I will tell you: The symptoms of eosinophilic gastroenteritis vary depending on where the eosinophils build up in the gastrointestinal system and which “layers” of the intestinal wall are involved. Symptoms often include pain, skin rash, acid reflux, anemia (http://www.Nlm.Nih.Gov/medlineplus/anemia.Html) , diarrhea, stomach cramps, bleeding, nausea. ...Read more
What would be likely first line treatment for severe presumed non-coeliac enteropathy in an adult? Budesonide ?
The cause: One needs to know what the cause is followed up by avoidance and treatment measures. Do you know the diagnosis on your enteropathy ? ...Read more
What is autoimmune enteropathy? My protein levels has improved to 5.4 from 4.9 and albumin is 3.4 from 2.8. Could CVID cause this? I have high eosinop
Yes it could: Autoimmune enteropathy is a rare disorder characterized by sever and protracted diarrhea,weight loss from malabsorption and immune -mediated damage to the intestinal tract. Subjects with autoimmune enteropathy may be affected by other autoimmune disorders. CVID common variablble immune deficiency is a disorder that impairs the immune system People with CVID are highly susceptible to infections ...Read more
Protein-Losing Enteropathy in the intestine. Protein levels slowly improving. What is best treatment options for me? Is lymphoma a cause or concern?
Enteropathy: Protein loss from the gastrointestinal tract is usually due to the massive overexcretion of mucous from areas of overgrowth of normal lining. The classic is Menetriere's Disease which is an overgrowth of the normal lining in the stomach. Lymphoma can cause protein loss from the gi tract. If you have not seen a GI MD do so. ...Read more
Immune mediated enteropathy.Gluten free. Ongoing bowel issues. Not coeliac.any other possible food causes? Corn possible irritant? GF food ubiquitous
???????: There are many possibilities with gut sensitivities.A variety of food additives (#40 red or others) can trigger Irritable bowel symptoms. One GS patient I follow has test positive cross reactions to milk, casein,egg, corn chocolate and others but can handle small amounts. There are labs that test for IgG, IgA and IgE food reactions that might be available to you. ...Read more
What is the pathogenesis of villous atrophy induced by bacterial overgrowth ? How does it cause the atrophy? sprue-like enteropathy uknown aetiology
I know: that you have been waiting for an answer and the problem is that there is none. You ask what the pathogensis of sprue like enteropathy of UNKNOWN etiology is.....the answer is its UNKNOWN...Bacterial overgrowth can be treated ..AND THAT'S WHAT IS IMPORTANT HERE!!!!! Your bowel symptoms helped with the use of certain ANTIBIOTICS! I hope this helps and that you have a healthier New Year! Dr Z ...Read more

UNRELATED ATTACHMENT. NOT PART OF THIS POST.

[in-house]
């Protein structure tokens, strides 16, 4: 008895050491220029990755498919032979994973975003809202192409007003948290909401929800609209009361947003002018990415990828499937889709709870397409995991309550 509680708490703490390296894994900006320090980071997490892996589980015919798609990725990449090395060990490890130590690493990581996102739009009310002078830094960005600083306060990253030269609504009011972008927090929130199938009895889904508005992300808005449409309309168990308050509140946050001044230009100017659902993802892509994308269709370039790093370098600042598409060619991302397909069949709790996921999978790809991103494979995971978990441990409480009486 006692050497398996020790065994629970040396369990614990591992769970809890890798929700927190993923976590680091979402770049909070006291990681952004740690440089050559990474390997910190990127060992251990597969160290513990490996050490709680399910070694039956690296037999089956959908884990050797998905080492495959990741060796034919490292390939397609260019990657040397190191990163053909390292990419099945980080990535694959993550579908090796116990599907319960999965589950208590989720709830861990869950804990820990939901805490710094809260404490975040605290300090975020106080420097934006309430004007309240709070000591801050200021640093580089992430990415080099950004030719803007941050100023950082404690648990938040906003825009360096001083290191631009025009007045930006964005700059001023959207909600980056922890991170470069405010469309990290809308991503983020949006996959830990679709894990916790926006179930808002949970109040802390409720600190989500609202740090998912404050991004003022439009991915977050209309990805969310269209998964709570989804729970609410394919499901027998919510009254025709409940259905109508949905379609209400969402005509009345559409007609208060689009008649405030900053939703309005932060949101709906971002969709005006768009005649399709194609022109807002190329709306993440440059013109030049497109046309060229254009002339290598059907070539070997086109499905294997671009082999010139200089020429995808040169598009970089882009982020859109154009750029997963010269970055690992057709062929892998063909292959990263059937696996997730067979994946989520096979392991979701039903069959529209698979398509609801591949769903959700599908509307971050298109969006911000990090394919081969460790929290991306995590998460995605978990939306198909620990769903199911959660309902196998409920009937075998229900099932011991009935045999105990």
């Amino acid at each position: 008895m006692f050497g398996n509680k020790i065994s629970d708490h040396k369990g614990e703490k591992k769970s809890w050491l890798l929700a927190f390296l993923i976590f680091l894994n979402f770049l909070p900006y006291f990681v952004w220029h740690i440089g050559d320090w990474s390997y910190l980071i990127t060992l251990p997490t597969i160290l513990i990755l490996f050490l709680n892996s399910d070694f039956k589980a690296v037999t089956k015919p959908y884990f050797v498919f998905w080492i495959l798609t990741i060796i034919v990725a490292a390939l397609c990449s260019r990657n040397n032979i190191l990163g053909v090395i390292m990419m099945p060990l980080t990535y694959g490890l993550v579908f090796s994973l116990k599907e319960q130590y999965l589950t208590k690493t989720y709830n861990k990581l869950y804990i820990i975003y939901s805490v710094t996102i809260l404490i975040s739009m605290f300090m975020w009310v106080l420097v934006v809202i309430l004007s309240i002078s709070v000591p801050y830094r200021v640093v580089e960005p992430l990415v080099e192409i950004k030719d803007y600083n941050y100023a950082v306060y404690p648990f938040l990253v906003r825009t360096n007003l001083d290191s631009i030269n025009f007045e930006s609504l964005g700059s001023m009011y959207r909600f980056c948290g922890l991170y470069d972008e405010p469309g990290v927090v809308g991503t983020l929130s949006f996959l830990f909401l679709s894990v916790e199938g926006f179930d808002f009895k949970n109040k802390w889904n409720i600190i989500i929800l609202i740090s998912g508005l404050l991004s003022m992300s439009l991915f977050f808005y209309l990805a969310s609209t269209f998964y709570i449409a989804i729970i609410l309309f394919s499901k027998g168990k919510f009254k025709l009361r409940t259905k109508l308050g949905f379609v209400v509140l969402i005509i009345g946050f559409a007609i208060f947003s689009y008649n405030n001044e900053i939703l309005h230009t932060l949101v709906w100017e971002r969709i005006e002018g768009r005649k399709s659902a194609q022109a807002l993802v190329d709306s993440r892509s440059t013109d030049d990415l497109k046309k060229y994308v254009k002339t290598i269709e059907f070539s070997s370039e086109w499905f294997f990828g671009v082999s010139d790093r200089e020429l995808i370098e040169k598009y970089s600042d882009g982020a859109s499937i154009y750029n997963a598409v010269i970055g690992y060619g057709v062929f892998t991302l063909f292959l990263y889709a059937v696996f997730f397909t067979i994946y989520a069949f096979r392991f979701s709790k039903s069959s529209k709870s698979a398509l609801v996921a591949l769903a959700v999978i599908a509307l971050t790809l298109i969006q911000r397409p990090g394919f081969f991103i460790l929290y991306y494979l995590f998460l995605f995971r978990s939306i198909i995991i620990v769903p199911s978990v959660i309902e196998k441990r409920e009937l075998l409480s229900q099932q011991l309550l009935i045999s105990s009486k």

My GI doc thinks intestinal inflammation is causing my protein-enteropathy. How do I cure this problem? I am 6'1 224. My protein total is 4.9/albu-2.9
"Leaky gut"?: Often, patients complain of altered stool pattern (diarrhea) abdominal pain, bloating, gassiness, fullness, distension, nausea, cramps. Similar symptoms may present with IBS versus leaky gut (which by comparison is a disease process caused by many etiologies). We can be of more help if we know what tests have been accomplished & with what results. Has inflammatory bowel disease been ruled out? ...Read more
I have Wastebasket dX of an immune mediated enteropathy. Aza & budesonide. Any potentially useful adjuvants? Nutritional strategies/supplements ?
In 400 characters!: Consider: IBD (Crohn's/Ulcerative colitis), microscopic colitis (collagenous, lymphocytic), IBS, dysmotilities, diverticular diseases, infiltrative processes, polyps, autoimmune, parasites, viral & bacterial infections, drug-induced diseases, ischemic gut, hernias (internal & external), trauma, rupture/perforation, leaky gut, surgical issues/repair, dysbiosis, cancer, appendicitis, lots more. ...Read more
Many tests.: Doctors have at their disposal many tests to diagnose small intestinal diseases. Which test they choose depends on what they think may be wrong. Some of the available tests include small bowel series, small bowel pill can, CT scan, upper endoscopy,and many others. See your doctor to figure out the best approach in your situation. Good luck. ...Read more
Tough question: It depends what is available. Video capsules have been used. From an imaging perspective some form of enteroclysis is best. Probably ct or mr enteroclysis is the best test, but these procedures are not widely available. Even traditional enteroclysis is not widely available. Routine imaging is usually done with ct and conventional small bowel follow through. ...Read more